Last year's ratings for Victoria's Secret's annual televised fashion show were its worst in history. This followed controversy from the lingerie brand's disparaging comments about trans women not being enough of "a fantasy," but also, in the age of unprecedented social media access, who is watching fashion shows on TV anymore?

According to a company memo obtained by CNBC, Les Wexner, CEO of L Brands, which owns VS, said it was time to reconsider the format for which the brand's annual spectacle would be shown.

"Fashion is a business of change," it reads. "We must evolve and change to grow. With that in mind, we have decided to re-think the traditional Victoria's Secret Show. Going forward we don't believe network television is the right fit. In 2019 and beyond, we're focusing on developing exciting and dynamic content and a new kind of event — delivered to out customers on platforms that she's glued to... and in ways that will push the boundaries of fashion in the global digital age."

This alludes to the possibility that though the show will likely not appear on network television as usual, streaming platforms may be a smart move forward. Consider also the fact that most runway shows can now be seen in real time, whether you're at fashion week or not. Brands from Balenciaga to Chanel have devised clever ways for fashion obsessives to stream their latest presentations as they happen via Instagram, specialized apps, good old YouTube, and more. It's nice to know VS is joining the digital age, especially when you think of how the major multi-million dollar event happens weeks before it is actually shown to the general public on TV. The decision to rethink how its annual show will occur might even be a money-saver.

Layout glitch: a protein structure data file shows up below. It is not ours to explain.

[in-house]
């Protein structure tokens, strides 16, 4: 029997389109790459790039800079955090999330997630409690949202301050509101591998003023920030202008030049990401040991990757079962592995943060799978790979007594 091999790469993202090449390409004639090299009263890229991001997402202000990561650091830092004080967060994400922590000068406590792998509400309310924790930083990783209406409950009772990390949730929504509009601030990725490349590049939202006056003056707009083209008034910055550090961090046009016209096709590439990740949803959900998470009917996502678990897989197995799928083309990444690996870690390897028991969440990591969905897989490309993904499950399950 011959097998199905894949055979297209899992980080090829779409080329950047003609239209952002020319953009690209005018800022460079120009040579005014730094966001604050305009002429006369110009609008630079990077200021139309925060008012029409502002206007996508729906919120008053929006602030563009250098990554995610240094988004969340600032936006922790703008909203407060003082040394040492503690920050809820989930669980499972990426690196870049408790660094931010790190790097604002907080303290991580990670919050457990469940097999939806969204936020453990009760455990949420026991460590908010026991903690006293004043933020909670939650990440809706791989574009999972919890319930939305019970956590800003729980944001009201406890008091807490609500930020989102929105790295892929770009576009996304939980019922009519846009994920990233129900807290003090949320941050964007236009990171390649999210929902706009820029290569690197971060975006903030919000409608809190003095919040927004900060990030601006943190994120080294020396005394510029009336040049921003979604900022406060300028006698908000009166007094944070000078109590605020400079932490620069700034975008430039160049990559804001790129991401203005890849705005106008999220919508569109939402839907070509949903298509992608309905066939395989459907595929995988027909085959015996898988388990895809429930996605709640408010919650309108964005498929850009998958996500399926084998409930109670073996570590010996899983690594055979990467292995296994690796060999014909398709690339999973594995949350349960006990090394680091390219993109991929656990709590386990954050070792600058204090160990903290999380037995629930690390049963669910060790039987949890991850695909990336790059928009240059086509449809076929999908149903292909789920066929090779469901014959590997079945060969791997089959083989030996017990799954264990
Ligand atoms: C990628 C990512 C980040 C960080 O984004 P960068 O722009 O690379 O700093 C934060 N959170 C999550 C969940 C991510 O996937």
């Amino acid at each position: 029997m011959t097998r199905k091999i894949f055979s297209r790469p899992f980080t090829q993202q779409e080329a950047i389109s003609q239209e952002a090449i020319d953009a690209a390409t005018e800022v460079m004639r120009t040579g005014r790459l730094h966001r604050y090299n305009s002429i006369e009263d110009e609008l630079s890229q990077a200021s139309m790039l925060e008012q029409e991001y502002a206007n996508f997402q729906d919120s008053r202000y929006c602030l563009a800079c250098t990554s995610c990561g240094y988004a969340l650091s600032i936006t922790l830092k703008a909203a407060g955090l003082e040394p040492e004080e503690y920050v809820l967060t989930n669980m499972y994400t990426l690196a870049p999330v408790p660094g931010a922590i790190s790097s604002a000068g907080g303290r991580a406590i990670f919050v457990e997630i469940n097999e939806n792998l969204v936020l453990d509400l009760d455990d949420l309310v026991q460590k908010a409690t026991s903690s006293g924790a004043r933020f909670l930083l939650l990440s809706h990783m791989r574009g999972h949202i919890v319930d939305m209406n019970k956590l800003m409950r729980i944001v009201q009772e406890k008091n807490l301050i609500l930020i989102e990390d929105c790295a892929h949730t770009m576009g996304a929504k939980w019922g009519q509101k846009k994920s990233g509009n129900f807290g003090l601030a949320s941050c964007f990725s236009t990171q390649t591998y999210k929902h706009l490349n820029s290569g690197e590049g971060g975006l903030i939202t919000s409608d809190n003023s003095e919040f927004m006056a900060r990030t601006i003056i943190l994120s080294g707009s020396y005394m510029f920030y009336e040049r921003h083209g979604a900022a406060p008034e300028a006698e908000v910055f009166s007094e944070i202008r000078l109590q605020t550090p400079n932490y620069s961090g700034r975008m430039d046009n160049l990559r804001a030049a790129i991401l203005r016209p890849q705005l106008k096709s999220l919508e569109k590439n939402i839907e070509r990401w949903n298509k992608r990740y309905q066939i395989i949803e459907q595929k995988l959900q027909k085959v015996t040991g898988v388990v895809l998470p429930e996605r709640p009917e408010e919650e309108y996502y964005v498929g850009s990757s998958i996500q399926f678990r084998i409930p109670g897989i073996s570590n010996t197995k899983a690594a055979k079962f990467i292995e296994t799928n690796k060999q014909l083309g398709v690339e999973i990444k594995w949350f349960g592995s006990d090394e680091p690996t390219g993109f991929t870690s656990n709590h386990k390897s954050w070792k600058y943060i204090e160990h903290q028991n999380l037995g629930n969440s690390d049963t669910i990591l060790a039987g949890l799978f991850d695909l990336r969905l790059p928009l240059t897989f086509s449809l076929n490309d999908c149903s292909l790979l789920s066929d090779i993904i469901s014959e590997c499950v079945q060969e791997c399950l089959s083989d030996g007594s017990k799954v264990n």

That's essential because, as WWD reports, the future of Victoria's Secret, financially speaking, looks pretty grim at the moment. (Also, remember when then-CEO Jan Singer resigned last year following the aforementioned backlash?) Moody's Investors Services recently downgraded the lingerie brand's parent company, L Brands, from "stable" to "negative," which basically means that investors are being encouraged to divest from the company. Here's hoping that the changes coming can help Victoria's Secret get back on track.

Photo via Getty

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